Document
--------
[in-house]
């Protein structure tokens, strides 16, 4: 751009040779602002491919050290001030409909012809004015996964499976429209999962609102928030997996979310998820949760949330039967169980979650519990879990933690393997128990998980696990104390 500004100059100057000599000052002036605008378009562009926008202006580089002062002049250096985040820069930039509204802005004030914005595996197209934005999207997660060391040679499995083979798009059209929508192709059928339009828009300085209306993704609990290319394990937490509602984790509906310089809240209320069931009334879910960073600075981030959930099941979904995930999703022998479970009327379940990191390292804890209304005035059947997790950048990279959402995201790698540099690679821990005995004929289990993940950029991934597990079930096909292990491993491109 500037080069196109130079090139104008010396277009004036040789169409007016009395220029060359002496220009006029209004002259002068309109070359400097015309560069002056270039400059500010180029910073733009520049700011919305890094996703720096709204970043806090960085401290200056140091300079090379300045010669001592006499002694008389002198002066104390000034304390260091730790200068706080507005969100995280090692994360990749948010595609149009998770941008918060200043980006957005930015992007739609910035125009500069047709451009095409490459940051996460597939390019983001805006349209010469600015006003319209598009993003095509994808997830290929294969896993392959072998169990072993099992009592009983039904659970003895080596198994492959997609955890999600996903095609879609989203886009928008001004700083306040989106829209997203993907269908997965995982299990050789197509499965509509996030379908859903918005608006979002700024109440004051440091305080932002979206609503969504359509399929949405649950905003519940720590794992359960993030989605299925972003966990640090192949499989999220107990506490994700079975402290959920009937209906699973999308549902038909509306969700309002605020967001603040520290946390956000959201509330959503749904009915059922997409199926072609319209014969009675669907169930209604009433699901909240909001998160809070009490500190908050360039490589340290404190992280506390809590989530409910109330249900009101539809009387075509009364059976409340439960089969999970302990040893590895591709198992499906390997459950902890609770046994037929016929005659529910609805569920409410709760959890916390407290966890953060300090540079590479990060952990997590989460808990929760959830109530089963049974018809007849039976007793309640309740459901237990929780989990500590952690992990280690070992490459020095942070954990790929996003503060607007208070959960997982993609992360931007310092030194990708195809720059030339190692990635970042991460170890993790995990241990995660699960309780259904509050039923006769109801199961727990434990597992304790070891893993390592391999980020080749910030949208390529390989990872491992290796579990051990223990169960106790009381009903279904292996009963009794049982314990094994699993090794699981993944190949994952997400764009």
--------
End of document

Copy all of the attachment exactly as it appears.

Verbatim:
[in-house]
């Protein structure tokens, strides 16, 4: 751009040779602002491919050290001030409909012809004015996964499976429209999962609102928030997996979310998820949760949330039967169980979650519990879990933690393997128990998980696990104390 500004100059100057000599000052002036605008378009562009926008202006580089002062002049250096985040820069930039509204802005004030914005595996197209934005999207997660060391040679499995083979798009059209929508192709059928339009828009300085209306993704609990290319394990937490509602984790509906310089809240209320069931009334879910960073600075981030959930099941979904995930999703022998479970009327379940990191390292804890209304005035059947997790950048990279959402995201790698540099690679821990005995004929289990993940950029991934597990079930096909292990491993491109 500037080069196109130079090139104008010396277009004036040789169409007016009395220029060359002496220009006029209004002259002068309109070359400097015309560069002056270039400059500010180029910073733009520049700011919305890094996703720096709204970043806090960085401290200056140091300079090379300045010669001592006499002694008389002198002066104390000034304390260091730790200068706080507005969100995280090692994360990749948010595609149009998770941008918060200043980006957005930015992007739609910035125009500069047709451009095409490459940051996460597939390019983001805006349209010469600015006003319209598009993003095509994808997830290929294969896993392959072998169990072993099992009592009983039904659970003895080596198994492959997609955890999600996903095609879609989203886009928008001004700083306040989106829209997203993907269908997965995982299990050789197509499965509509996030379908859903918005608006979002700024109440004051440091305080932002979206609503969504359509399929949405649950905003519940720590794992359960993030989605299925972003966990640090192949499989999220107990506490994700079975402290959920009937209906699973999308549902038909509306969700309002605020967001603040520290946390956000959201509330959503749904009915059922997409199926072609319209014969009675669907169930209604009433699901909240909001998160809070009490500190908050360039490589340290404190992280506390809590989530409910109330249900009101539809009387075509009364059976409340439960089969999970302990040893590895591709198992499906390997459950902890609770046994037929016929005659529910609805569920409410709760959890916390407290966890953060300090540079590479990060952990997590989460808990929760959830109530089963049974018809007849039976007793309640309740459901237990929780989990500590952690992990280690070992490459020095942070954990790929996003503060607007208070959960997982993609992360931007310092030194990708195809720059030339190692990635970042991460170890993790995990241990995660699960309780259904509050039923006769109801199961727990434990597992304790070891893993390592391999980020080749910030949208390529390989990872491992290796579990051990223990169960106790009381009903279904292996009963009794049982314990094994699993090794699981993944190949994952997400764009």